Paul Hartley can often appear as though he is as well acquainted with the practice of self-promotion as he is with shaving.

The Alloa Athletic manager has led his club to consecutive elevations since taking charge two years ago – staying only a season in the second division before moving up via the play-offs last month – and has picked up a good number of followers along the way, most of whom have mapped his career to a post somewhere in the new SPFL Premiership.

There were steers last season, when Hartley was linked with the Aberdeen job and the potential vacancy at Motherwell, although he said nothing to encourage the speculation himself. It has been one of his most enigmatic qualities since stepping into management; sculpting such an impressive reputation without ever appearing to lift a finger, instead allowing the attraction to grow freely and with a healthy sheen.

Hartley might privately have felt an irritation at the sight of Allan Johnston being sourced by Kilmarnock after one – albeit highly impressive – season in the dugout, although he will be aware that settling Alloa in the second tier for the first time since 2002 will shine just as brightly as any trophy.

He is fully immersed in his role at Recreation Park – during the draw for the first round of the Ramsdens Cup yesterday the 36-year-old was heard willing prospective away ties against the likes of Formartine United and Elgin City to be foisted on to other clubs – and he was unflinching when his side were paired with Dundee. It is a daunting tie given the Dens Park club have retained a certain formidability, although it is one which the Alloa manager will not expect to leave his side in knots.

That resolve was burnished with the signing of Andy Kirk, the former Dunfermline Athletic striker, on Thursday, a man he played with at Hearts. "We needed somebody who will put the ball in the net, somebody who will stay in the box," said the Alloa manager. "I've said that to him, he's got experience and he's just to stay in the box and grab me a goal. We shouldn't complicate it.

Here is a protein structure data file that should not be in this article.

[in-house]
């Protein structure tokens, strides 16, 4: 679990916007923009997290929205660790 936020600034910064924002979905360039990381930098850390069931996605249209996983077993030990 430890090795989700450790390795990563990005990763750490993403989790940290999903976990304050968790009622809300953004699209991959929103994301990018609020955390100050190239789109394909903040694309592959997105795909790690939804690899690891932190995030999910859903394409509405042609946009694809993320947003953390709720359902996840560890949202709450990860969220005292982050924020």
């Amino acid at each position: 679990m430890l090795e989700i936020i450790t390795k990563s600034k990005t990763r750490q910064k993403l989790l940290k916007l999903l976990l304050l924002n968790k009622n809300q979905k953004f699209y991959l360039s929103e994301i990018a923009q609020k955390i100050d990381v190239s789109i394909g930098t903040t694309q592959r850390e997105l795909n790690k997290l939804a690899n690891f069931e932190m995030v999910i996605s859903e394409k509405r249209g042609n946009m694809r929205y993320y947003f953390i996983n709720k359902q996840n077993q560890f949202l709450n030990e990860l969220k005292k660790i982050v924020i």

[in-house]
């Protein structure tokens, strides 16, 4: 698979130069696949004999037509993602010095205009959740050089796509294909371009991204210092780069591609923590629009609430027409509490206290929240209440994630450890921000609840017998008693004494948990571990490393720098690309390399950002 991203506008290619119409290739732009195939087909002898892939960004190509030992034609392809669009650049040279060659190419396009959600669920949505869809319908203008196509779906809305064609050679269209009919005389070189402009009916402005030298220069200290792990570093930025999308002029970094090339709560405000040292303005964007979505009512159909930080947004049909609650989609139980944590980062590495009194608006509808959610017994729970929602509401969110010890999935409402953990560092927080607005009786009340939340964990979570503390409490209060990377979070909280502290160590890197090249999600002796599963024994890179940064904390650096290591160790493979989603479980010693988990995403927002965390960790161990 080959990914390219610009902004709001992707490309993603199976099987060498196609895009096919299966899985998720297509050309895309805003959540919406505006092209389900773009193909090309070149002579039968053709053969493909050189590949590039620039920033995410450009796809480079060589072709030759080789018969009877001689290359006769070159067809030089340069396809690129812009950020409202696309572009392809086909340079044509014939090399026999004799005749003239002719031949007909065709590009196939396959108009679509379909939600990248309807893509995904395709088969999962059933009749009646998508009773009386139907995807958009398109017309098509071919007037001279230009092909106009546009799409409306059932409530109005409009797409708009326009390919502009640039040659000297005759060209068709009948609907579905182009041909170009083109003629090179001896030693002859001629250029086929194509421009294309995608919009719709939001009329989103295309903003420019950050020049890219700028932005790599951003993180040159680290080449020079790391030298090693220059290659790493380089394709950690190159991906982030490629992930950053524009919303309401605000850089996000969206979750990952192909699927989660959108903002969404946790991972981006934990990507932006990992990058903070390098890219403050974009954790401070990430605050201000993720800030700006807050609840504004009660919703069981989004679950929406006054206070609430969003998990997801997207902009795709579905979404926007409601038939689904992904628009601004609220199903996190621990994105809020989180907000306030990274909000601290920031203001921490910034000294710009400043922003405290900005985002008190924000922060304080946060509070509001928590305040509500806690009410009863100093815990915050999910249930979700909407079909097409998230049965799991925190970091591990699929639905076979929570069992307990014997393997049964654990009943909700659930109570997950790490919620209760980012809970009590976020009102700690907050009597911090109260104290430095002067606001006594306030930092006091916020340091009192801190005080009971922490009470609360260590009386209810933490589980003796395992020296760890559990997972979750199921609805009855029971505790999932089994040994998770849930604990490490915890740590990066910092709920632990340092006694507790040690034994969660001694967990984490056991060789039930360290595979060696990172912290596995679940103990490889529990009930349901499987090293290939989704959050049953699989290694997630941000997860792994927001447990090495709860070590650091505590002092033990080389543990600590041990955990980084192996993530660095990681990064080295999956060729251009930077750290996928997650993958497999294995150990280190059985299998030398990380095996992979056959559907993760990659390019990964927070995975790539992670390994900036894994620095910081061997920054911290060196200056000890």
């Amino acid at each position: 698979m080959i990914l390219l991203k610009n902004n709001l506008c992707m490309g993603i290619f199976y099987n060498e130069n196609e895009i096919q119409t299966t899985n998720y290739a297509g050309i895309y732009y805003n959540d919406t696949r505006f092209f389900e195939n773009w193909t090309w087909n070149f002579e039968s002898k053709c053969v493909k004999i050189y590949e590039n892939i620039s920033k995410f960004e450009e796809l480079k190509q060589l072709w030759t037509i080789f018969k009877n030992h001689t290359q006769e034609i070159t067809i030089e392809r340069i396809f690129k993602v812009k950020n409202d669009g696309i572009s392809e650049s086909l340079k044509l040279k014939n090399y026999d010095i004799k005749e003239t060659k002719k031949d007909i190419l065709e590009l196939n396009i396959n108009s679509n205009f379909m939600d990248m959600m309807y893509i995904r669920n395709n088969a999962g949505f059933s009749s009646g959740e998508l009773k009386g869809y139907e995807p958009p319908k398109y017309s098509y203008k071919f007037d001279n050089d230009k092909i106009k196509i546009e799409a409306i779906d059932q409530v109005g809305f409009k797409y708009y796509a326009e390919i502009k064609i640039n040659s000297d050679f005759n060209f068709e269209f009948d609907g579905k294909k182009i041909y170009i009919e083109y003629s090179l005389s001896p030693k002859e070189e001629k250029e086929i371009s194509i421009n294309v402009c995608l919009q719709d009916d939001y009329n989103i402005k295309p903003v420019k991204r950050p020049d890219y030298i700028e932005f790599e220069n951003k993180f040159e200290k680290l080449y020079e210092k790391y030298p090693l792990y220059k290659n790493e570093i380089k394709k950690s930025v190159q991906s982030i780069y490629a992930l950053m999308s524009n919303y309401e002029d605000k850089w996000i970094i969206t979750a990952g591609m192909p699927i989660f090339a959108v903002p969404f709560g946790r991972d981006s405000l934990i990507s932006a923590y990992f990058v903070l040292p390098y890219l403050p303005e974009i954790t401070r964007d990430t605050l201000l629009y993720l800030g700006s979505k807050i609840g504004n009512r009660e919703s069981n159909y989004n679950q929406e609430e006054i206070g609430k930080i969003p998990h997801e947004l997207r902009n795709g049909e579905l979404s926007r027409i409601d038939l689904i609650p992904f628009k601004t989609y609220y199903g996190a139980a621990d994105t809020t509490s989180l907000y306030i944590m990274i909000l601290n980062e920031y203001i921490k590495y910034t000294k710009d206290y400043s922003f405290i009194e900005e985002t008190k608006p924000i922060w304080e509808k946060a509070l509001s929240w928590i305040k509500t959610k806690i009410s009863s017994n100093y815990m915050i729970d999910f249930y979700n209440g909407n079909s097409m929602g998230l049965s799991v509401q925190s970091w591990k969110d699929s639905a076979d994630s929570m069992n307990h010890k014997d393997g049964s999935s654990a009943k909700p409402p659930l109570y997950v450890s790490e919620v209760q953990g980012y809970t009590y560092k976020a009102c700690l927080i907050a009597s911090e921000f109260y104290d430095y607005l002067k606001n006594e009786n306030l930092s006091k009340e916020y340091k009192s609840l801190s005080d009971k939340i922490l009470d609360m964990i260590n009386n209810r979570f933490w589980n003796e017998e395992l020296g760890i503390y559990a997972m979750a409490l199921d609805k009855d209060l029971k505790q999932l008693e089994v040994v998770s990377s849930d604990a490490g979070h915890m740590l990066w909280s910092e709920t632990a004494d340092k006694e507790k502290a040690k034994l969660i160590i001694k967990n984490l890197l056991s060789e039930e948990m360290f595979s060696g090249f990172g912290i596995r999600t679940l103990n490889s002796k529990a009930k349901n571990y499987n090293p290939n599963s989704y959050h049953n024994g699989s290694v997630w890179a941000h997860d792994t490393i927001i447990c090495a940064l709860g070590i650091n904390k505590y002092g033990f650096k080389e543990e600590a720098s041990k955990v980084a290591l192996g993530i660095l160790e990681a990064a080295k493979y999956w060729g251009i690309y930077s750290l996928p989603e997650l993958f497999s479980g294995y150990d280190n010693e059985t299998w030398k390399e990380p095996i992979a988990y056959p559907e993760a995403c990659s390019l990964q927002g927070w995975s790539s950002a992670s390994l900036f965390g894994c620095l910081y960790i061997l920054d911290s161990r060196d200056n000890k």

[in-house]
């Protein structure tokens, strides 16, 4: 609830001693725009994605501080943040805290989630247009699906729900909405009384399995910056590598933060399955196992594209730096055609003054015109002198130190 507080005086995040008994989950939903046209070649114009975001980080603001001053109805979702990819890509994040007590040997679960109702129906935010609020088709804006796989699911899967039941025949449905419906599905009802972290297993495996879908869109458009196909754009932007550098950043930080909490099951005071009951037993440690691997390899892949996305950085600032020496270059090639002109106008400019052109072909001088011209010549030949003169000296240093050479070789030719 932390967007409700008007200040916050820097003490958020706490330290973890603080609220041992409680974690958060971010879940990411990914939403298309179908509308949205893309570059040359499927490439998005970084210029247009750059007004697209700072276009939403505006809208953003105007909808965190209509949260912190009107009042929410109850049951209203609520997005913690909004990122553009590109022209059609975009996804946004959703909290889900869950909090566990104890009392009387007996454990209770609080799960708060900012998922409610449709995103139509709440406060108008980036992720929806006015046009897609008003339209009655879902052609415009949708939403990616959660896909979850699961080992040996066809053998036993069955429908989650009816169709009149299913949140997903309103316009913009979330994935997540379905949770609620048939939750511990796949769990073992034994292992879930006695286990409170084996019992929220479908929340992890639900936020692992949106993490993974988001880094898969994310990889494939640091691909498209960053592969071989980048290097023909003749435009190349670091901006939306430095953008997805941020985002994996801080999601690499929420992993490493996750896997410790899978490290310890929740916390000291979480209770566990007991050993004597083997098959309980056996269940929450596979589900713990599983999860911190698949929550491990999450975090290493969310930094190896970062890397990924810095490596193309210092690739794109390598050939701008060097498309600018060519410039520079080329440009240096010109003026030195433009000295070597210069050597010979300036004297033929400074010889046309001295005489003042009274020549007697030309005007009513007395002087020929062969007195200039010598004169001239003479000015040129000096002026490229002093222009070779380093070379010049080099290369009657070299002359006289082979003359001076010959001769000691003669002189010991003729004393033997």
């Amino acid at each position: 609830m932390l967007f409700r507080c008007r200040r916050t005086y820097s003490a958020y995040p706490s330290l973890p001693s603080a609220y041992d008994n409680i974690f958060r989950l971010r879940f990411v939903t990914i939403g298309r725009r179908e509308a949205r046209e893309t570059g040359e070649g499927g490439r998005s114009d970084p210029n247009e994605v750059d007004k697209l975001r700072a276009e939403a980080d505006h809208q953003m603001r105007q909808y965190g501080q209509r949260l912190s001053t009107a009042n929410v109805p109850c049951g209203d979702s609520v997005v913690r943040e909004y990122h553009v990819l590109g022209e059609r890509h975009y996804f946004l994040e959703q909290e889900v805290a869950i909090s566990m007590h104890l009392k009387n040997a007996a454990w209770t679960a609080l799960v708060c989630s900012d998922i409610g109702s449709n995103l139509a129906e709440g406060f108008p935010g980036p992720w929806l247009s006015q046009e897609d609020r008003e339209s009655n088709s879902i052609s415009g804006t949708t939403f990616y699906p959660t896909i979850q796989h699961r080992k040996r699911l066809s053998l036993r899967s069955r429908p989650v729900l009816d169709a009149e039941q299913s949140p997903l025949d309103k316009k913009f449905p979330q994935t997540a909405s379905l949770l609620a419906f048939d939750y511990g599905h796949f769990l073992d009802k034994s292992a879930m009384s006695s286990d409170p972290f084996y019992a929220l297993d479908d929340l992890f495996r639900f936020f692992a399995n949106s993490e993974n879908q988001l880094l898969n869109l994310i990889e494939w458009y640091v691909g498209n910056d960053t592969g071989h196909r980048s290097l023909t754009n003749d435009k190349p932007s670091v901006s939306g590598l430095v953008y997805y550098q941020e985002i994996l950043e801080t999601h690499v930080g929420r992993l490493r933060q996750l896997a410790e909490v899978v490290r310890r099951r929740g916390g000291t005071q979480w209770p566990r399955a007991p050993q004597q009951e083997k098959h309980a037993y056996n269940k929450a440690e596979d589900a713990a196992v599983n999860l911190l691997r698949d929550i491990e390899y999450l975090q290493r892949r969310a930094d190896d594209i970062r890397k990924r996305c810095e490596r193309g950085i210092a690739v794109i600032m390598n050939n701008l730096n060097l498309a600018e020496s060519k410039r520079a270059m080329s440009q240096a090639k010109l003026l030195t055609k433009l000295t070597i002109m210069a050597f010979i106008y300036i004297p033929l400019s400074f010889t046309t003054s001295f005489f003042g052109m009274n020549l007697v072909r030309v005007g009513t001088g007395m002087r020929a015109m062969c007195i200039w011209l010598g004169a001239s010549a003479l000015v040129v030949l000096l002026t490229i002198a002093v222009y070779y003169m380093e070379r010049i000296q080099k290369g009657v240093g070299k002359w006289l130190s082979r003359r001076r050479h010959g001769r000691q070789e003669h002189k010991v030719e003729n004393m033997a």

"He's done that over the past 10 or 15 years, he's an internationalist and is a good signing for us. I played with him at Hearts and know his qualities. He has the experience that we will probably need in the first division next season and hopefully we can create chances for him."

His own delivery was typically assured. Hartley can seem an intense character: always seeking to meet the eye of his inquisitor before answering in quiet, assured tones, yet there is an almost parental warmth when it comes to his players. That is perhaps nothing new for a manager – not least one who owes his burgeoning reputation to those under his charge – but it seems more prevalent this summer.

Alloa will comprise one of only three part-time sides in the SPFL Championship and there is concern they may be bullied by bigger, more conditioned players but Hartley has enabled his squad to stand up for themselves by enlisting former Celtic physio Niam Mohammed and fitness coach Tam Ritchie, whom he worked with at Hearts, since taking office two years ago.

"I saw the guys last night and the fitness levels were fantastic," added Hartley. "The ambition for next season for us is to stay in the first division. We know we are up against seven full-time clubs so if we can stay in the first division then it will be a good achievement.

"We will have a go every week, we will not go out, sit back and try and be boring. We will try and be positive and set up to attack every week. We are looking forward to it but the challenge is different to last season. We were going for promotion then, but the challenge for us now is to stay up."

Alloa have sought to find a solid foothold before stepping, though, and Hartley's budget is augmented by the club's ability to encourage local residents and other senior sides to rent out their artificial pitch for recreational use and training. "We have a good chairman, we are stable and we are financially secure. The players know they will get paid every week and that helps," said Hartley.

"You look at Hearts and Dunfermline and the one thing is our players will always get paid. Our chairman says our guys will always get paid on time."

It does, though, seem unlikely that funds will have to be found to facilitate the signing of another former Hearts striker, Craig Beattie, who has trained with Alloa this week. "We've just asked him to get some sharpness but I think he's got a couple of things in the pipeline."